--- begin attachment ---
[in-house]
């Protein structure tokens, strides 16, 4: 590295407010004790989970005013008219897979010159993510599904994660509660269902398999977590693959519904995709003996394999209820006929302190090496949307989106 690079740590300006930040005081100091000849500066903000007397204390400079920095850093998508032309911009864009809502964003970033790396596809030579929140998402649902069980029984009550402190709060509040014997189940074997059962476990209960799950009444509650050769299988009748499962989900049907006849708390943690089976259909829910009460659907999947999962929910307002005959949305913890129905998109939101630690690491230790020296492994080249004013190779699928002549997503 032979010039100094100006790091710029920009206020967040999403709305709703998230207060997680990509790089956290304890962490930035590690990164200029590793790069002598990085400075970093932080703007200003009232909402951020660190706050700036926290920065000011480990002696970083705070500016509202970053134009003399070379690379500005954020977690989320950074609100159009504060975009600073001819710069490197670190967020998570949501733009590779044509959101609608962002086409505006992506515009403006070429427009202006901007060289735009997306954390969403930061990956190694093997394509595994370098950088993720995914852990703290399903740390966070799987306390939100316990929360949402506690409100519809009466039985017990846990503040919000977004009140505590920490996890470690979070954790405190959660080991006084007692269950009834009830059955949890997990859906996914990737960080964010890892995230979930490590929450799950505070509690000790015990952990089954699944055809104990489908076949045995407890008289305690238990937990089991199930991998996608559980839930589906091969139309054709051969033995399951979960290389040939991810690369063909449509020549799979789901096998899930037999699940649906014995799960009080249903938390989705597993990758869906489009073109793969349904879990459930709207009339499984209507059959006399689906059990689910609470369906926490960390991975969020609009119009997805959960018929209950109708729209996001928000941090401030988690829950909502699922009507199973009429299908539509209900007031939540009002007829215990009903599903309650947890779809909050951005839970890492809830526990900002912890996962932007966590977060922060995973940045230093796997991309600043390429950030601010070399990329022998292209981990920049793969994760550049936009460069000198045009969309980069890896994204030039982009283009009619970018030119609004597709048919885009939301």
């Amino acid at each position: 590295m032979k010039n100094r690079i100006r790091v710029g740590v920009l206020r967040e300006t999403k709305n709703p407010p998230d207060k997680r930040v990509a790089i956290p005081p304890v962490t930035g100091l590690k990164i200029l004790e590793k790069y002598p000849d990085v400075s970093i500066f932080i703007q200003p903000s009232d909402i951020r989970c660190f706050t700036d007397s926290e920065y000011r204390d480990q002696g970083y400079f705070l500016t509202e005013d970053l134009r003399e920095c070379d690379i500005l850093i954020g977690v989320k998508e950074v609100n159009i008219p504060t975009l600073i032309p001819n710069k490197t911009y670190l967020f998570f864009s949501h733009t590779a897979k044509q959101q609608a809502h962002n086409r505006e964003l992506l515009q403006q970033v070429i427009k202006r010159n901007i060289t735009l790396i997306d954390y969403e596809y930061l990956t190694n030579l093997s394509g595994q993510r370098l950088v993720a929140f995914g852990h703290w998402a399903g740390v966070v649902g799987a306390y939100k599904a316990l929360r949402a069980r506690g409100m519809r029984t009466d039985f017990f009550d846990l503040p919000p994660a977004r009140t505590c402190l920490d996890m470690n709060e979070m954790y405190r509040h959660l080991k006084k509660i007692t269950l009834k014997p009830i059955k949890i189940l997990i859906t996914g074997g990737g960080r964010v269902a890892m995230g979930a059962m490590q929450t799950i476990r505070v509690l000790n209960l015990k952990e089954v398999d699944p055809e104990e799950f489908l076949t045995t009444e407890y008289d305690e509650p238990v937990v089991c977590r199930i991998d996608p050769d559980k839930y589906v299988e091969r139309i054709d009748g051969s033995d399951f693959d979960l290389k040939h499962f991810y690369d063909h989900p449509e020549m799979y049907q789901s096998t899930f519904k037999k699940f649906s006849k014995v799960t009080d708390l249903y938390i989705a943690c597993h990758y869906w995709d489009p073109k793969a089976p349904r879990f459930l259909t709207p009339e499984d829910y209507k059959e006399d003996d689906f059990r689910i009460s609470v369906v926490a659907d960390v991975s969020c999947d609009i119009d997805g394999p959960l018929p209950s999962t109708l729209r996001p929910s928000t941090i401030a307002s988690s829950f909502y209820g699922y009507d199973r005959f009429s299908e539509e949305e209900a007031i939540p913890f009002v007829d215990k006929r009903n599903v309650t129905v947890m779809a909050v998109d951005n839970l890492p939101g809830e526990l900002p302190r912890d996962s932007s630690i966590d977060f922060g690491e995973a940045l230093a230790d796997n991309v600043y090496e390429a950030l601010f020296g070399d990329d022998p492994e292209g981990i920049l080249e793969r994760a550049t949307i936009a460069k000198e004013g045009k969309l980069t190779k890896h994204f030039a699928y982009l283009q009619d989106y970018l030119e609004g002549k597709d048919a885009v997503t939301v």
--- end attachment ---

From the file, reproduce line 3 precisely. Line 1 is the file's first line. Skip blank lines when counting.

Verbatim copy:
């Amino acid at each position: 590295m032979k010039n100094r690079i100006r790091v710029g740590v920009l206020r967040e300006t999403k709305n709703p407010p998230d207060k997680r930040v990509a790089i956290p005081p304890v962490t930035g100091l590690k990164i200029l004790e590793k790069y002598p000849d990085v400075s970093i500066f932080i703007q200003p903000s009232d909402i951020r989970c660190f706050t700036d007397s926290e920065y000011r204390d480990q002696g970083y400079f705070l500016t509202e005013d970053l134009r003399e920095c070379d690379i500005l850093i954020g977690v989320k998508e950074v609100n159009i008219p504060t975009l600073i032309p001819n710069k490197t911009y670190l967020f998570f864009s949501h733009t590779a897979k044509q959101q609608a809502h962002n086409r505006e964003l992506l515009q403006q970033v070429i427009k202006r010159n901007i060289t735009l790396i997306d954390y969403e596809y930061l990956t190694n030579l093997s394509g595994q993510r370098l950088v993720a929140f995914g852990h703290w998402a399903g740390v966070v649902g799987a306390y939100k599904a316990l929360r949402a069980r506690g409100m519809r029984t009466d039985f017990f009550d846990l503040p919000p994660a977004r009140t505590c402190l920490d996890m470690n709060e979070m954790y405190r509040h959660l080991k006084k509660i007692t269950l009834k014997p009830i059955k949890i189940l997990i859906t996914g074997g990737g960080r964010v269902a890892m995230g979930a059962m490590q929450t799950i476990r505070v509690l000790n209960l015990k952990e089954v398999d699944p055809e104990e799950f489908l076949t045995t009444e407890y008289d305690e509650p238990v937990v089991c977590r199930i991998d996608p050769d559980k839930y589906v299988e091969r139309i054709d009748g051969s033995d399951f693959d979960l290389k040939h499962f991810y690369d063909h989900p449509e020549m799979y049907q789901s096998t899930f519904k037999k699940f649906s006849k014995v799960t009080d708390l249903y938390i989705a943690c597993h990758y869906w995709d489009p073109k793969a089976p349904r879990f459930l259909t709207p009339e499984d829910y209507k059959e006399d003996d689906f059990r689910i009460s609470v369906v926490a659907d960390v991975s969020c999947d609009i119009d997805g394999p959960l018929p209950s999962t109708l729209r996001p929910s928000t941090i401030a307002s988690s829950f909502y209820g699922y009507d199973r005959f009429s299908e539509e949305e209900a007031i939540p913890f009002v007829d215990k006929r009903n599903v309650t129905v947890m779809a909050v998109d951005n839970l890492p939101g809830e526990l900002p302190r912890d996962s932007s630690i966590d977060f922060g690491e995973a940045l230093a230790d796997n991309v600043y090496e390429a950030l601010f020296g070399d990329d022998p492994e292209g981990i920049l080249e793969r994760a550049t949307i936009a460069k000198e004013g045009k969309l980069t190779k890896h994204f030039a699928y982009l283009q009619d989106y970018l030119e609004g002549k597709d048919a885009v997503t939301v």